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decisions, decisions

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First, a comped(composited) together view of some elements we might be using for the graveyard.

now read below =)

I hate how time flies =/

Project2 was started back about mid-Oct, and from then till now I've been bogged down in engine work.

While this shouln't be suprising (happened with MW2), it certainly sucks, and while I am better equiped to handle it this time around; seemingly one part of it never goes away 'Indecision'.

Decisions (or not making them) can be a large cause of failure for an indie team. Thankfully I've been in many situations where decisions need to be made. For Morning's Wrath (and now for Project2 as well) we use a 2-person system of decision making.

This is important, it is very hard for two people to decide things, but it is essential to keep the project balenced. Some of you might think that a round table discussion (between all members of the team might be better) this is 90% of the time a bad move, (unless you have some sorta zen-based group wherein you can all see the future and then agree), with full on round table discussion your left with many possibilities and noone with the authority to decide upon one, this leads to fustration and gets the project nowhere.

So in our decisions, Myself and another team member, go over what needs to be decided and both make our points. In most cases, one sounds greatly better than another, and I (having the final word on everything) will say that is how it is going to be (dont confuse this with being a full-on dictatorship, very often my ideas are the ones that arn't used =D)

However, somtimes ideas are black and white, and both parties think their ideas are the way to go, in this case I ususaly sample the oppoinion of others to help me make my decision, and VERY rarely i let them make a suggestion of their own. Again in this case I make the final decision.

This seems to work out fairly well, it allows the members involved to have say in the project, but it doesnt bog us down in endless trials to prove our point.

That being said, I've made some poor decisions lately =D

Though, they only seem poor in retrospect (all too often the case).

[Graphical Format]

Oh goodness, this has been the topic of long debate lately =/
On the table have been 3 options.

- Classic 2D Adventure [Think Monkey Island's look]
- Isometric 2D Adventure [Think Morning's Wrath or Sanitarium]
- 3D Adventure [Think Grim Fandango, Monkey Island 4]

between Oct 15th and now, I've been through all of them.
I've coded, Tested, and Thought Thought Thought.

And here is my conclusion.

Classic 2D:
-too clasic
-requires a lot of art talent (backgrounds)
-we get lost in a sea of other Lucas-Arts/Sierra look-alikes
-simple as far as technology goes

Isometric 2D:
-we know we can do it
-it's a pain to implement with a 3D API
-provides a lot of environmental structure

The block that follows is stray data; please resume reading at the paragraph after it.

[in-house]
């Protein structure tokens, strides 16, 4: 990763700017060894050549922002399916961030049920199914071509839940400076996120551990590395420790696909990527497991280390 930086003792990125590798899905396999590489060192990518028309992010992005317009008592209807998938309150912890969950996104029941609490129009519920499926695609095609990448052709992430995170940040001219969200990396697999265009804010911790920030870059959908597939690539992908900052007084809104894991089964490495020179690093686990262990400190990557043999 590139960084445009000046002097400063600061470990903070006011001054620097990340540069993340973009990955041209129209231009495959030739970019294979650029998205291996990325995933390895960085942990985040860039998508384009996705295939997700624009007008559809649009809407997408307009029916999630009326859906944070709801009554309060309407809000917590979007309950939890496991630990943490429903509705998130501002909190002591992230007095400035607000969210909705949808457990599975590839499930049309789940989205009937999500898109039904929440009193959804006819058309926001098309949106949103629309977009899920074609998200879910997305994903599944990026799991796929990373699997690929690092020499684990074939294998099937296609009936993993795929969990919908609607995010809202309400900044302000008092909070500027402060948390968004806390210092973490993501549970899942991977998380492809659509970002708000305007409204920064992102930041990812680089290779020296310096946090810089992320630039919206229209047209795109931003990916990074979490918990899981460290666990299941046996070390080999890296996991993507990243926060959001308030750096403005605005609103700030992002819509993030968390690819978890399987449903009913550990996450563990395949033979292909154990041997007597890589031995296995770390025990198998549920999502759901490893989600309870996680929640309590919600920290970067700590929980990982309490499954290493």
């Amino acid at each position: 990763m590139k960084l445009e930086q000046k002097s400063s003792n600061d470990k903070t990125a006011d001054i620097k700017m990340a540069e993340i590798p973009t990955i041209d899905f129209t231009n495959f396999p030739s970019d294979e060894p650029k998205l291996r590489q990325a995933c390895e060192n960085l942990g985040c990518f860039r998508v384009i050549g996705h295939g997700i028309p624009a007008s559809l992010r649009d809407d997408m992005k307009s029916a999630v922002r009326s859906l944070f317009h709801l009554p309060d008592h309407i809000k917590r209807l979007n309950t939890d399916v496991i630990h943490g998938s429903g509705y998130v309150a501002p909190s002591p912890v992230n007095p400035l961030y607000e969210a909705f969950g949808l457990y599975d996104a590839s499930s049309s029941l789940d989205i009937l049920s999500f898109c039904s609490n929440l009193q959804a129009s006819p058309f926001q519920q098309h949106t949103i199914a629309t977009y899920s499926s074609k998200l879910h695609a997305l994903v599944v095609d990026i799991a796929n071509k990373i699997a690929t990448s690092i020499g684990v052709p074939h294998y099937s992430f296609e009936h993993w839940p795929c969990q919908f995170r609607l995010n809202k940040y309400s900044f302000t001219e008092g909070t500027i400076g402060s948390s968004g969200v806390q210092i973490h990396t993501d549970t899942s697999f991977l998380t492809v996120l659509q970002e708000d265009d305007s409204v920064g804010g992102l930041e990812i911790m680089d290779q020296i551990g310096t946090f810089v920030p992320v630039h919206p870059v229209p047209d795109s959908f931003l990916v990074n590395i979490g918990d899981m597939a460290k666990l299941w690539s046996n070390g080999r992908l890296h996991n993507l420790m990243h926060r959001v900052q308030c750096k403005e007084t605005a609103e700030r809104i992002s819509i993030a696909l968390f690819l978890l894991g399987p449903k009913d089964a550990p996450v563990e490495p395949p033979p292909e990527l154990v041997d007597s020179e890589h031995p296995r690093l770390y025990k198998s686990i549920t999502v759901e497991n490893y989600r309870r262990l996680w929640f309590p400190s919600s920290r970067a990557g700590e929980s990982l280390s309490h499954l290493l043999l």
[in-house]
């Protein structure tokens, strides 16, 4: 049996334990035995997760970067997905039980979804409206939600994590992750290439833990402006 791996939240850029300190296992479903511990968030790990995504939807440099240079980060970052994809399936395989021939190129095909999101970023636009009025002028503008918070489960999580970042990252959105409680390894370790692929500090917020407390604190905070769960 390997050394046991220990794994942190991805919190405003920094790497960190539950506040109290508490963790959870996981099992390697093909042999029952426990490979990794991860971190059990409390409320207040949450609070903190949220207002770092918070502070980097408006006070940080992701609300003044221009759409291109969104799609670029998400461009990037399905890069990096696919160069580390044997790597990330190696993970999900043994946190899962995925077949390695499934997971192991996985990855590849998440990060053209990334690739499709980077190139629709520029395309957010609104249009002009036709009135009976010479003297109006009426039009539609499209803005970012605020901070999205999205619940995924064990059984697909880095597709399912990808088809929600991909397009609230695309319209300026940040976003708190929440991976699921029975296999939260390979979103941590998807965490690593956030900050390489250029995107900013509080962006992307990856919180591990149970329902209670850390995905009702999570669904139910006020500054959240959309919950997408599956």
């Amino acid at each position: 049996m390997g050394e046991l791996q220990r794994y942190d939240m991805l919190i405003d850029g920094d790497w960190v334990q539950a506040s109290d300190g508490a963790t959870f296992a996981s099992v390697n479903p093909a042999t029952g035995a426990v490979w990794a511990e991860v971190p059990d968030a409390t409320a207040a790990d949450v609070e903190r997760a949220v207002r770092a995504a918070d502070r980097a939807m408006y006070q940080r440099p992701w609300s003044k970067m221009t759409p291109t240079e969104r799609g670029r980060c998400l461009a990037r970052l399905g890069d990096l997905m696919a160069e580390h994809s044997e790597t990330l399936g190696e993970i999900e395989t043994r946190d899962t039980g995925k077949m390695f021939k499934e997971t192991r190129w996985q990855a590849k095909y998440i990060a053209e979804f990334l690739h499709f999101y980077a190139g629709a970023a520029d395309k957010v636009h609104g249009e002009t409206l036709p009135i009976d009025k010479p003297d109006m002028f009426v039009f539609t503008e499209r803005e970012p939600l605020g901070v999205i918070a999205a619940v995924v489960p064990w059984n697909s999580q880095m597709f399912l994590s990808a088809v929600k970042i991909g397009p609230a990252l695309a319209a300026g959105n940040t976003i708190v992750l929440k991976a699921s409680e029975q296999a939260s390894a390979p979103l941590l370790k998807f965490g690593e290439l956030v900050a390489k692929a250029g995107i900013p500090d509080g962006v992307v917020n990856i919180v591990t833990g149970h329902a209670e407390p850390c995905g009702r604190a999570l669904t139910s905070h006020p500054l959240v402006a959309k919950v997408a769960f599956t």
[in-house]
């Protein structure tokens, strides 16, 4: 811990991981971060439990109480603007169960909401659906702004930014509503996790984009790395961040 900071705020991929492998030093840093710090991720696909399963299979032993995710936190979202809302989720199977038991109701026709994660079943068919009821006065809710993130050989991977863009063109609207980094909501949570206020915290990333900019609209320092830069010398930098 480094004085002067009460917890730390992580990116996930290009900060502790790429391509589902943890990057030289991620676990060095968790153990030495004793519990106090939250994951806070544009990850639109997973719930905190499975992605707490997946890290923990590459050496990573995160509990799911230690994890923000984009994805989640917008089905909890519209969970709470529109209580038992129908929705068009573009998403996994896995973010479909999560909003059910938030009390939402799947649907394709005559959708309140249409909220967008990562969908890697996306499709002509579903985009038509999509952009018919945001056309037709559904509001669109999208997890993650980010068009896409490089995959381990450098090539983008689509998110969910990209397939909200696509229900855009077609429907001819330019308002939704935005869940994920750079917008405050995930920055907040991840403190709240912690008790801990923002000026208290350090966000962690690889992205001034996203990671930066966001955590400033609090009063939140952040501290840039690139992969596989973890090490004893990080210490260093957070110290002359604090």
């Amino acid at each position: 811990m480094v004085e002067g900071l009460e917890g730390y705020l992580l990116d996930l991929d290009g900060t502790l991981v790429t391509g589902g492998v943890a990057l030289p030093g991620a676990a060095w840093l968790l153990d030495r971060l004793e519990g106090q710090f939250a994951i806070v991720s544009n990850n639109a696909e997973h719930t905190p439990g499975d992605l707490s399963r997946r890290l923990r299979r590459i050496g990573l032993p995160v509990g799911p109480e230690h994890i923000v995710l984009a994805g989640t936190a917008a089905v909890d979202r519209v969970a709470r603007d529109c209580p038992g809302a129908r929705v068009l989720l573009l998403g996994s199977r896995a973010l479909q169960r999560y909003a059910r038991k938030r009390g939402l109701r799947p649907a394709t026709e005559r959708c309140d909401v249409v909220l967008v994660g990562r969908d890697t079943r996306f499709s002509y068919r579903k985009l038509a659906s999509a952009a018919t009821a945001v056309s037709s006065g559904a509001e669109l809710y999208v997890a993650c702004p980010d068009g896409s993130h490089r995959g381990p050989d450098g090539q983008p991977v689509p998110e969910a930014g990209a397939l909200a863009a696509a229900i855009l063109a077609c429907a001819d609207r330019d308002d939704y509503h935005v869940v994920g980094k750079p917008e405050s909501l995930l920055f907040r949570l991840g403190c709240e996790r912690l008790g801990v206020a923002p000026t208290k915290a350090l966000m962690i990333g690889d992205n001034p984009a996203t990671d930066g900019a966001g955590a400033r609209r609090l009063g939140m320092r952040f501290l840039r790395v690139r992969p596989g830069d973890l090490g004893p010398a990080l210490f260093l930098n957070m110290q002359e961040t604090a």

-isometric adventure games are pretty rare
-we will still be confused with diablo(esque) if we are not careful
-we know we can do it(this is very important =D)

3D Adventure:
-This is a sea of unknown for me (who has to make the engine and art)
-We don't have the time to develop another engine over the course of 2 years (see above =D)
-If done right it would be excellent!
-I have serious doubts we could do it right without lots of help and talent (say goodbye to any profits, and maybe hello to debt)

Many of you have probably been in the same issues, It is after all, a very important decision.

So after all the testing and thinking and coding, I know I need to make a final decision and stick with it.

What is our goal?
-Our goal is to make a good game.

Can we do that with 2D Isometric graphics?
-Yes, I belive we can, Morning's Wrath was good, and there is no reason to think we can't do better this time around.

Is there anything bad about using 2D Isometric?
-Yes, the look is generaly outdated, and we certainly won't win any innovation awards.
-And of course certain aspects of art are harder to do.

Can you make up for these issues in any other area?
-If the graphics are visually pleasing as a base, we can enhance it with animation.
-Spending more time to create an awesome story will help.
-Improved sound effects (making use of 3D sound) will help.
-A sound track to rival Morning's Wrath will be great (we are hoping to get Adam Frechette for this project too (he's like my Danny Elfman =D))
-If we can manage to do voice talent this time around (good quality. well acted. of course) that will add to the overall quality.
-A simpler interface, integrating fixes for the things people did not like in MW will help.

So after those thoughts, it Seems we can live without top-notch 3D graphical goodness. And we can do better that Classic 2D, so we are gonna stick with our staple, 2D Isometric (*hears a cheer from the isometric forum*)

Now my journey through the 3D real has not been without benefit, I have found many systems that can be applied to a 2D game, some of which provide solutions to the problems with the more naive approach to 2D in 3D (quad drawing, etc).

one big one we are planning to implement, is instead of tilesets, we are going to try and 2D version of Texture-Splatting, which will allow us to have very detailed terrains, and actually result in a more performant system (how about that!)
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with full on round table discussion your left with many possibilities and noone with the authority to decide upon one, this leads to fustration and gets the project nowhere.

...and then you go on to say...

... and I (having the final word on everything) will say that is how it is going to be...

So I don't see where your problem is. You don't need a single person making al lthe final sayso's. You get everyone's opinion, then they are discusses, and a majority rule vote is taken.